I decided to double up on the zucchini-ness of my squash blossom orzotto by tossing some zucchini coins with olive oil, S&P, and Romano cheese. Then I browned them up under the broiler to serve as a garnish for my orzotto. And so, Blooming Zucchini Orzotto was born. Now, I have to admit: when I gave Phil a small serving of my creation, I was NOT expecting that he'd like it. Squash blossoms are pretty exotic, after all, and their mild flavor doesn't exactly smack you in the taste buds. But he LOVED it. He went back for seconds, and I noticed that THAT portion was about twice the one I'd served him before.
In the final analysis, although I'm not exactly doing cartwheels and raving about the sublime awesomeness of squash blossoms, I'd certainly buy these babies again. I'd like to put squash flowers into quesadillas, maybe, or try out a soup recipe. They certainly add a pop of color to a dish.
- 3 tablespoon butter, divided
- 3 tablespoon extra virgin olive oil
- ½ cup Romano cheese
- 1 ½ cup orzo
- 3 ½ cups chicken or vegetable broth, preferably
- homemade or low-sodium
- ¼ cup finely minced shallots
- 6 squash blossoms
- 2 medium zucchini, washed and cut into ½" thick coins
- 1 small pinch saffron threads
- ½ cup dry white wine
- ½ cup good-quality Parmesan cheese
- Salt & freshly ground black pepper to taste
- 2 tablespoon chiffonade of fresh Italian parsley, for garnish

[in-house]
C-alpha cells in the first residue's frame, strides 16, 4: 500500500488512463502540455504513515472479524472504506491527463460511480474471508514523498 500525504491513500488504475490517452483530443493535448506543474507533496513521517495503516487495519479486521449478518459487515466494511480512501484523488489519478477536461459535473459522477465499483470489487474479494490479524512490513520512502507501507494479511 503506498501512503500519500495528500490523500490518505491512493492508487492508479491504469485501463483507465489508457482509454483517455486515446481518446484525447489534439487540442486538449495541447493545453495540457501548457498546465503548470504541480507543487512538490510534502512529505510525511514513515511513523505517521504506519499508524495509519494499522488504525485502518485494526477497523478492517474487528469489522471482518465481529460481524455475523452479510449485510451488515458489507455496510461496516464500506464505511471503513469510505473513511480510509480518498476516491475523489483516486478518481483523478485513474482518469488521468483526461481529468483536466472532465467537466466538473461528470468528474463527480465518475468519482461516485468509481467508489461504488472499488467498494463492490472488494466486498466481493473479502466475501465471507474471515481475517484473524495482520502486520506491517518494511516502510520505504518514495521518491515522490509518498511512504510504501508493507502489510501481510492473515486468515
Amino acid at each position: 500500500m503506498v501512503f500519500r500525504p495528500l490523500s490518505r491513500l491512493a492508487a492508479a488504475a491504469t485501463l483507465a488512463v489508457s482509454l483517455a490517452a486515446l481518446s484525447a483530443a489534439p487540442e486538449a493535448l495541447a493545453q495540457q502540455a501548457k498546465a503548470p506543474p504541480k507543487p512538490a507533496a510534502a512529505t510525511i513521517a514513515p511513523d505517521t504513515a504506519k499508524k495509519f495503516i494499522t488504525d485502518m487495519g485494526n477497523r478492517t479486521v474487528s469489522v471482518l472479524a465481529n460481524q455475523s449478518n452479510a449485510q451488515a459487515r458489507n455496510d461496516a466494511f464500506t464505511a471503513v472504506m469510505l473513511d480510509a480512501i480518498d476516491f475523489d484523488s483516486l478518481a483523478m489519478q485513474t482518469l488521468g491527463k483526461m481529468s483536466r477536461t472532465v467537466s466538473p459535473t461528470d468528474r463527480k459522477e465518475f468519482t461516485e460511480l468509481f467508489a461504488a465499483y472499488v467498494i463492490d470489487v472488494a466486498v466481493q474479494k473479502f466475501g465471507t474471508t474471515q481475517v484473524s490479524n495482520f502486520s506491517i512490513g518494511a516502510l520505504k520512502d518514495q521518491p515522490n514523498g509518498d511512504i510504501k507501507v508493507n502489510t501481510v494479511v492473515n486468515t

FOR THE ZUCCHINI COINS
- Adjust oven rack to the second-highest position. Set your broiler on high.
- Toss zucchini coins in the olive oil, Romano cheese, a couple of liberal pinches of salt, and several grinds of black pepper.
- Set the coins onto a baking rack set over an aluminum foil-lined baking sheet. Place under broiler, checking frequently, until browned on one side. Flip the coins and repeat on the other side, making sure that the coins don't get overcooked.
FOR THE ORZOTTO:
- Add broth to a saucepan and bring to a low simmer; reduce heat to medium-low. Add the saffron, first crumbling the threads in between your fingers. Place a ladle in the broth.
- Pull the orange squash blossoms from the prickly, green, leafy part at the bottom (the calyx), making sure to keep the fleshy, pale-colored portion near the bottom. Pull the squash blossoms open and remove the stamen (at the center of the flower). Wash gently under cold water and pat dry. Chiffonade.
- Add 2 tablespoon of the butter to a heavy-bottomed pot and melt over medium-high heat. Add the shallots and sauté until translucent. Add the orzo and sauté for 2 minutes, or until slightly darkened and toasty-smelling.
- Turn the heat to high and add the wine. Stir continuously until the wine is almost completely absorbed.
- Reduce heat to medium-high and add in a ladleful of broth. Bring to a simmer, stirring continuously, until the broth is absorbed. Add another ladleful of broth and repeat.
- When about ¾ of the broth has been added to the orzo, or after about 12 minutes, check the texture of the orzo. I like it just past al dente.
- Add the squash blossoms, remaining butter, and Parmesan cheese, stirring to combine. Remove from heat and check the seasoning, adjusting as necessary. Garnish with parsley and zucchini coins; serve immediately. Enjoy!
Nutrition Information:Yield: 6 Serving Size: 1 grams
Amount Per Serving: Unsaturated Fat: 0g